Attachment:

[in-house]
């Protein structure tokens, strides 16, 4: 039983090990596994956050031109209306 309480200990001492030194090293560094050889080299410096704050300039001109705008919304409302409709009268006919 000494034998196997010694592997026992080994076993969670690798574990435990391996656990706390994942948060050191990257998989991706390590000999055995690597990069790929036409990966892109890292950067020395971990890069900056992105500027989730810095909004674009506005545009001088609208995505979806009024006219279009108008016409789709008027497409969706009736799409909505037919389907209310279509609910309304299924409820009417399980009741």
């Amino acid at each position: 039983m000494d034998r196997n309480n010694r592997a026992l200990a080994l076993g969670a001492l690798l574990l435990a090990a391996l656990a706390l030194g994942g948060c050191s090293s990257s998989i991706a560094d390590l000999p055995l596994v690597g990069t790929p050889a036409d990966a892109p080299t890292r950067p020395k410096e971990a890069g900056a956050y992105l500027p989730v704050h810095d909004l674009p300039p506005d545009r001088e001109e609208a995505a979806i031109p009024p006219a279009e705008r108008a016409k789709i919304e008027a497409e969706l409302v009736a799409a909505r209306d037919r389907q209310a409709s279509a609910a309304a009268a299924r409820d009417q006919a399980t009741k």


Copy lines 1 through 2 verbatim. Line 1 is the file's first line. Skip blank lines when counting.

[in-house]
């Protein structure tokens, strides 16, 4: 039983090990596994956050031109209306 309480200990001492030194090293560094050889080299410096704050300039001109705008919304409302409709009268006919 000494034998196997010694592997026992080994076993969670690798574990435990391996656990706390994942948060050191990257998989991706390590000999055995690597990069790929036409990966892109890292950067020395971990890069900056992105500027989730810095909004674009506005545009001088609208995505979806009024006219279009108008016409789709008027497409969706009736799409909505037919389907209310279509609910309304299924409820009417399980009741």